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Copy of Guardian Article on European Supply of Data

From: andrew cooke <andrew@...>

Date: Sat, 29 Jun 2013 21:37:26 -0400

Original was at http://www.guardian.co.uk/info/2013/jun/30/taken-down

This copied from
http://www.darkpolitricks.com/2013/06/revealed-secret-european-deals-to-hand-over-private-data-to-america/

Andrew


Wayne Madsen, an NSA worker for 12 years, has revealed that six EU countries,
in addition to the UK, colluded in data harvesting.  At least six European
Union countries in addition to Britain have been colluding with the US over
the mass harvesting of personal communications data, according to a former
contractor to America's National Security Agency, who said the public should
not be "kept in the dark".

Wayne Madsen, a former US navy lieutenant who first worked for the NSA in 1985
and over the next 12 years held several sensitive positions within the agency,
names Denmark, the Netherlands, France, Germany, Spain and Italy as having
secret deals with the US.

Madsen said the countries had "formal second and third party status" under
signal intelligence (Sigint) agreements that compels them to hand over data,
including mobile phone and internet information to the NSA if requested.

Under international intelligence agreements, confirmed by declassified
documents, nations are categorised by the US according to their trust
level. The US is first party while the UK, Canada, Australia and New Zealand
enjoy second party relationships. Germany and France have third party
relationships.

In an interview published last night on the PrivacySurgeon.org blog, Madsen,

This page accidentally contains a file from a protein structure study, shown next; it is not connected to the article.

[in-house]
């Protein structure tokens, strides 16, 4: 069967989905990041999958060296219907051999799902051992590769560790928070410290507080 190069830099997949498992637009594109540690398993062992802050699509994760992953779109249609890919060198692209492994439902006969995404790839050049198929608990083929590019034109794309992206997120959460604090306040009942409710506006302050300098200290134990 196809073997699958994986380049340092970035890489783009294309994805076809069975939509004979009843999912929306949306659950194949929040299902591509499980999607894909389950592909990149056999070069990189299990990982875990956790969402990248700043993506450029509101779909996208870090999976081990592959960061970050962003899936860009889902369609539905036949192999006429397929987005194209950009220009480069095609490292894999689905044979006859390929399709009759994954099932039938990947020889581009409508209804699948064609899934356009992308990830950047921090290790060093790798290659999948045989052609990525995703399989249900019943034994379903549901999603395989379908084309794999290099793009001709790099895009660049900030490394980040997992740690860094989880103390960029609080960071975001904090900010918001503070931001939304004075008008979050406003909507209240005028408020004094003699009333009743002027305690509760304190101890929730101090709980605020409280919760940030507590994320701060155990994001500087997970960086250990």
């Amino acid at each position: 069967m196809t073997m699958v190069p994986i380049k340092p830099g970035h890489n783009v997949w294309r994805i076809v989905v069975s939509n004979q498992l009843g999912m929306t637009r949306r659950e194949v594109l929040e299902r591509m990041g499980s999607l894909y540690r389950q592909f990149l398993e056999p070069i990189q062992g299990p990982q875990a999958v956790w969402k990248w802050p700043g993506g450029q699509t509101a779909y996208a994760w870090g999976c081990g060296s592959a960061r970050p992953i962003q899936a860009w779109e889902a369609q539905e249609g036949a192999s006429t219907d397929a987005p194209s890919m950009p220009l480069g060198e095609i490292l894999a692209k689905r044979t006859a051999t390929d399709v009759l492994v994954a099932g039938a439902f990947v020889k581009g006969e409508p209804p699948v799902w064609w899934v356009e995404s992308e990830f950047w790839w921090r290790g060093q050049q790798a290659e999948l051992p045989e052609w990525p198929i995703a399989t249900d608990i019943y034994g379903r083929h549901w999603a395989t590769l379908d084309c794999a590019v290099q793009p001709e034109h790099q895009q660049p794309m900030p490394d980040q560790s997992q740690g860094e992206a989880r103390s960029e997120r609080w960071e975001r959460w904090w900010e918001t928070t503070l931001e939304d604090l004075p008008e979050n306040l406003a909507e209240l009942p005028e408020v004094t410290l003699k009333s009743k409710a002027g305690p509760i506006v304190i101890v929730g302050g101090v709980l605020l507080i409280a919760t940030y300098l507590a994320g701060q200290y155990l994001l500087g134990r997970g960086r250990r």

who has been attacked for holding controversial views on espionage issues,
said he had decided to speak out after becoming concerned about the "half
story" told by EU politicians regarding the extent of the NSA's activities in
Europe.

He said that under the agreements, which were drawn up after the second world
war, the "NSA gets the lion's share" of the Sigint "take". In return, the
third parties to the NSA agreements received "highly sanitised intelligence".

Madsen said he was alarmed at the "sanctimonious outcry" of political leaders
who were "feigning shock" about the spying operations while staying silent
about their own arrangements with the US, and was particularly concerned that
senior German politicians had accused the UK of spying when their country had
a similar third party deal with the NSA.

Although the level of co-operation provided by other European countries to the
NSA is not on the same scale as that provided by the UK, the allegations are
potentially embarrassing.

"I can't understand how Angela Merkel can keep a straight face, demanding
assurances from Obama and the UK while Germany has entered into those exact
relationships," Madsen said.

The Liberal Democrat MEP Baroness Ludford, a senior member of the European
parliament's civil liberties, justice and home affairs committee, said
Madsen's allegations confirmed that the entire system for monitoring data